In a breakthrough, the first ever direct image of a black hole has been captured, thanks to Event Horizon Telescope (EHT). Situated 55 million light years away from the Earth, the black hole is a real monster—some three million times the size of the earth. This imaging was made into a reality by the EHT project under which eight ground –based radio telescopes were installed across the Earth to capture the image.
The black hole was found in a galaxy called M 87. Professor Heino Falcke of Radboud University of Netherlands, the proposer of the experiment, told BBC—“What we see is larger than the size of our entire Solar System. It has a mass 6.5 billion times that of the Sun. And it is one of the heaviest black holes that we think exists. It is an absolute monster, the heavyweight champion of black holes in the Universe.”
Imaging the black hole also proves Einstein’s General Theory of Relativity to be an unerring assumption in the description of the nature of space and time, once again.
Katie Bouman’s algorithm made the extraordinary accomplishment possible
Processing the images from the EHT required massive computations and this extraordinary task was made easier by Katie Bouman, who developed an algorithm in 2016 to create the image. The algorithm put together all the data collected from the radio telescopes scattered around the globe.
The EHT used the technique of interferometry, which combines the signals from two telescopes so that they interfere with each other. But, an astronomical signal reaches two telescopes at slightly different times that hampered the calculations on which interferometric imaging depends. Moreover, Earth’s atmosphere can also slow down radio waves that exaggerate the time difference.
Bouman intelligently dealt with the problem of time delay where she adopted an algebraic solution. If measurements from three telescopes are considered and multiplied, the extra time delay due to atmospheric noise cancel each other. Bouman’s algorithm—the CHIRP (Continuous High-resolution Image Reconstruction using Patch priors) was developed with this mathematical logic.
Even if the atmospheric noises were filtered, there was still a problem in place. The data obtained from some telescopes scattered around the globe are pretty sparse to have a sensible image of a gigantic black hole. Bouman and her colleague contributed to resolve this aspect as well.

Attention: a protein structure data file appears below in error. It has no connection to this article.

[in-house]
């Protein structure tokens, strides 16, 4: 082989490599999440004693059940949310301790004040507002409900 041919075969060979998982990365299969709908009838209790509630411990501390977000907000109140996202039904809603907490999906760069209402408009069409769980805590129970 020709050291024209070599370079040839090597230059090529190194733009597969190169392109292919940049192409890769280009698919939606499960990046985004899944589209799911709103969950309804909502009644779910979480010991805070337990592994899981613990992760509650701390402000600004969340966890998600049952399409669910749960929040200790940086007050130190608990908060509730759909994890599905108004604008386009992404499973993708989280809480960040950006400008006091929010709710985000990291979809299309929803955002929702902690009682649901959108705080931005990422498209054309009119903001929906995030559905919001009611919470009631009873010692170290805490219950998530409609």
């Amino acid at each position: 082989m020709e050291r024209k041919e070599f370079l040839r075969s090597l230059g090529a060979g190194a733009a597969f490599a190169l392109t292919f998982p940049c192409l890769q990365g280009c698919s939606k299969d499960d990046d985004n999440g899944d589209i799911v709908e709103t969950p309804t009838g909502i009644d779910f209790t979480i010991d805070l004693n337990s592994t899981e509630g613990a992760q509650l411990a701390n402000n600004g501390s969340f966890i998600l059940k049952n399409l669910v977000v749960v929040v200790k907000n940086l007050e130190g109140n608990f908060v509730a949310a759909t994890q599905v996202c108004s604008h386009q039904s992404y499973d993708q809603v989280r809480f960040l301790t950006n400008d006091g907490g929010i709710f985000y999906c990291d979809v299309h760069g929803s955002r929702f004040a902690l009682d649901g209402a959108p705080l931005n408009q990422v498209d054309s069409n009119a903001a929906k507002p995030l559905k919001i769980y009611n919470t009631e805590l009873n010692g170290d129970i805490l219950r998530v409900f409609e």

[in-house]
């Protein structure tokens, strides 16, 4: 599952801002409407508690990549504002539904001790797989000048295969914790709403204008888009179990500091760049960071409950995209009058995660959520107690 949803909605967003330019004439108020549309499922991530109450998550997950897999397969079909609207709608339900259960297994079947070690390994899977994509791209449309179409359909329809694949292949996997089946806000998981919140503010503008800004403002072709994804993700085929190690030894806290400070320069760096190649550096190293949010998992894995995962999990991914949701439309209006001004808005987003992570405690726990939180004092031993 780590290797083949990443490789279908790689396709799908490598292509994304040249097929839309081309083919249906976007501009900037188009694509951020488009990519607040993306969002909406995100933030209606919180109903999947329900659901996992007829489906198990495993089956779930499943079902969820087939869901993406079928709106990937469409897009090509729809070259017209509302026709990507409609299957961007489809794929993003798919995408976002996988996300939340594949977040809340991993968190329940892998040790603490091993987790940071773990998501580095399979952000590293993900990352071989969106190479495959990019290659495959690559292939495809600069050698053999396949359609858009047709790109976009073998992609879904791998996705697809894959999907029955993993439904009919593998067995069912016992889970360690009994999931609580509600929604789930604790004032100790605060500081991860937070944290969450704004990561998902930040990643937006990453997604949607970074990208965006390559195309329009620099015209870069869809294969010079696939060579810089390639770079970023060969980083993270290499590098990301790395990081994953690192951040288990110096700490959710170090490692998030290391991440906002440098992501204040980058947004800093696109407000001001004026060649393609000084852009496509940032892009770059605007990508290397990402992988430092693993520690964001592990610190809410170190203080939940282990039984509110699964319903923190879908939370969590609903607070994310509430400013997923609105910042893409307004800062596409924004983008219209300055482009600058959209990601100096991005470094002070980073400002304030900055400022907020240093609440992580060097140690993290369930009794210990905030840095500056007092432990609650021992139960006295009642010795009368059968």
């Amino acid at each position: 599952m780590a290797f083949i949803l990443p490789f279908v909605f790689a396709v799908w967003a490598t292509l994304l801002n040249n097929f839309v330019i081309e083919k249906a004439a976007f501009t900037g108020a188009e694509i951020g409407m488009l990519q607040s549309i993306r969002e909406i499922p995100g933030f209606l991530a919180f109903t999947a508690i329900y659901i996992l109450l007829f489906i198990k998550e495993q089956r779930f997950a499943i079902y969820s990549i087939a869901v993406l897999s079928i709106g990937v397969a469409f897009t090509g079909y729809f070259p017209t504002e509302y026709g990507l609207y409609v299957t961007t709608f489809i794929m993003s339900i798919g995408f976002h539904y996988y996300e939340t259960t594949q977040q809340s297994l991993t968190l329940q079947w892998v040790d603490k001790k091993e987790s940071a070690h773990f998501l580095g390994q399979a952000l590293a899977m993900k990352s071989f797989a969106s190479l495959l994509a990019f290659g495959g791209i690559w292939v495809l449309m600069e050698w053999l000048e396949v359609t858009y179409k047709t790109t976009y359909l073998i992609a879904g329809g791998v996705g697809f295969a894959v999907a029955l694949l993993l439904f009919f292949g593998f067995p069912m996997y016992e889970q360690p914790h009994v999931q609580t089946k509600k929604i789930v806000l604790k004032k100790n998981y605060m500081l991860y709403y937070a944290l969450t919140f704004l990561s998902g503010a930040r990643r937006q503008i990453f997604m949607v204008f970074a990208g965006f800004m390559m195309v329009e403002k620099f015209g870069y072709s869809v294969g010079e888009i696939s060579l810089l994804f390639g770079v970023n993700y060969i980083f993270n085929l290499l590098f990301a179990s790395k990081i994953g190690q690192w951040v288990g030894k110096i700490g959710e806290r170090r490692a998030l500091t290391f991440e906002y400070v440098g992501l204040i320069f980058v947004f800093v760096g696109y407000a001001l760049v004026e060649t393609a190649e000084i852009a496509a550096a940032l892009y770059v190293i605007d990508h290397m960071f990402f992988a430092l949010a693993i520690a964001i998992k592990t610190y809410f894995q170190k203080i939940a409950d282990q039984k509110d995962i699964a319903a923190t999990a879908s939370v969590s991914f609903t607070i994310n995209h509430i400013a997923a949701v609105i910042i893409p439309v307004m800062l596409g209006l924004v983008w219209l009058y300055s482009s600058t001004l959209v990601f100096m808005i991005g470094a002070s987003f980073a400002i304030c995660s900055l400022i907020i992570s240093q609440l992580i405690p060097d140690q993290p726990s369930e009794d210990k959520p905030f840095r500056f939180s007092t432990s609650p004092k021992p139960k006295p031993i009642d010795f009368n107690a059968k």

Capturing the impossible
The region of space that we call a black hole is that region whose mass is enormously large and dense that even light cannot escape its gravitational attraction. This made imaging of the black hole a nearly impossible task.
But, Stephen Hawking’s groundbreaking work on black holes shed some light on how to image it. Hawking’s work says that black holes are able to emit huge jets of plasma, and also their enormous gravity pulls streams of matter towards its core. When matter is pulled towards the core of a black hole, it encounters the event horizon—the point at which even light cannot escape, and here the matter forms an orbiting disk. Matters on the disk convert some of its energy to friction. This friction in turn warms up the disk. The closer a matter to the event horizon, the greater the friction is.
Matter closer to the event horizon, in this process, glows bright with the heat of few hundred suns. It is this light that the EHT detected along with the black configuration surrounded by the glowing disk. The data collected by the EHT—some 5,000 terabytes, was really massive that could only be stored on hundreds of hard drives. This data was physically delivered to a super computer, which, with Bouman’s algorithm, corrected the time differences and produced the image.
This black hole imaging has again proved Einstein’s theory of general relativity which, almost a century back, predicted the formation of the black holes. According to Einstein, if a spherical object is squeezed to a sufficiently small sized object, the gravitational pull would be such that nothing would be able to escape, not even light, and this is what a black hole is.
Black holes, as revealed by recent advances in research, are the outcomes of massive supernova explosion of stars which have used all its nuclear fuel. The supernova explosion would result the core of the star collapse into a black hole, which losses all its ability to withstand the enormous gravity.